story_dataSometimes imaging software by default enables us to create beautiful visualizations. However, designing visualizations that are readable and provide key insights is much more difficult. As visualization designers, we are “melding the skills of computer science, statistics, artistic design, and storytelling” (Cukier, 2010, para 3).

 Here are 3 tips to create a story through your visualizations:

1. Provide a clear takeaway for each visualization.

To ensure a clear takeaway for each visualization, write the takeaway in the notes, or as the title of the slide. For example, see the visualization below. It clearly notes why these Asian cities are plotted on the y-axis.

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2. Put the findings in context.

Without context, data is meaningless. Not only is context important, providing a clear context for your findings is crucial. What does 100k in sales translate to? Is that over one hour, day, week, month, quarter, or year? How does this data compare to this time last year? In the example below, an insight is communicated that puts the # position (Shanghai) in context and provides an explanation for the rise to the top.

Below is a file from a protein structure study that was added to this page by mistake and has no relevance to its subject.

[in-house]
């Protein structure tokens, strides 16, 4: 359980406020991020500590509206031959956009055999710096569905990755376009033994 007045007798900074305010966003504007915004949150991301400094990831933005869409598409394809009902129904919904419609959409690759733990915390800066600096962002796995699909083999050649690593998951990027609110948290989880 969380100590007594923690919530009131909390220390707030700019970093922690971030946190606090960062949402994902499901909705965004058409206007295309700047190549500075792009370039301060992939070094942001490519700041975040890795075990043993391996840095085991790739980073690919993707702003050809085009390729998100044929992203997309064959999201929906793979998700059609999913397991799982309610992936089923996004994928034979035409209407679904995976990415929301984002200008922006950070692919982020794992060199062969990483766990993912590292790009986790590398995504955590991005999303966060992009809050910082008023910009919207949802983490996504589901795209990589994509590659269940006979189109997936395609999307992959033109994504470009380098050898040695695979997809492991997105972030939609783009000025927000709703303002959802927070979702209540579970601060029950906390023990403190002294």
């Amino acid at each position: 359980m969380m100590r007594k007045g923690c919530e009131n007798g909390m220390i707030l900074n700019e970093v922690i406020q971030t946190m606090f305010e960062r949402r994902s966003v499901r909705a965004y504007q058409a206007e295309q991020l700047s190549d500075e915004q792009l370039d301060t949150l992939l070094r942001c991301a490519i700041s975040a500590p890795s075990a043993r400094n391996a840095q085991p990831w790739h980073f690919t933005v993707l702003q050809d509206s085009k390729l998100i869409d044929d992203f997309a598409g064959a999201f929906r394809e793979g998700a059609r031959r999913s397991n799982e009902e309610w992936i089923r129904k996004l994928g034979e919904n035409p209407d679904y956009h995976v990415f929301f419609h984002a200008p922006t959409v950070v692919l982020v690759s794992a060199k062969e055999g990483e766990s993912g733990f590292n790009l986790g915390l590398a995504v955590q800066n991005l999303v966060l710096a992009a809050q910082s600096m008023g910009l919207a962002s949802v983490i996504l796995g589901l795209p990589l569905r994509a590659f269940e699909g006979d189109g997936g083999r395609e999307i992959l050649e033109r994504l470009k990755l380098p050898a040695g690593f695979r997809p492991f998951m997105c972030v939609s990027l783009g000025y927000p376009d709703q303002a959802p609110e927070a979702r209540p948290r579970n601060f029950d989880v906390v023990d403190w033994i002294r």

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3. Present the key numbers .

It is important to summarize the key findings and present the numbers in a meaningful context that is comprehensible to the audience.

For example, it may be more helpful to show a percentage change from year to year when presenting an increase over time, rather than with absolute numbers. Specifically, if the core point is to compare the change from year to year, percentage change is an effective metric.

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By incorporating these tips you can tell better stories with data and use your visualizations to reveal important insights about the data. See the full SlideShare presentation below.

Do you have any questions? Leave them as a comment below or ask me on Twitter.

Kristen Sosulski is an Associate Professor of Information Systems and Director of Education for the W.R. Berkley Innovation Lab at NYU Stern School of Business.

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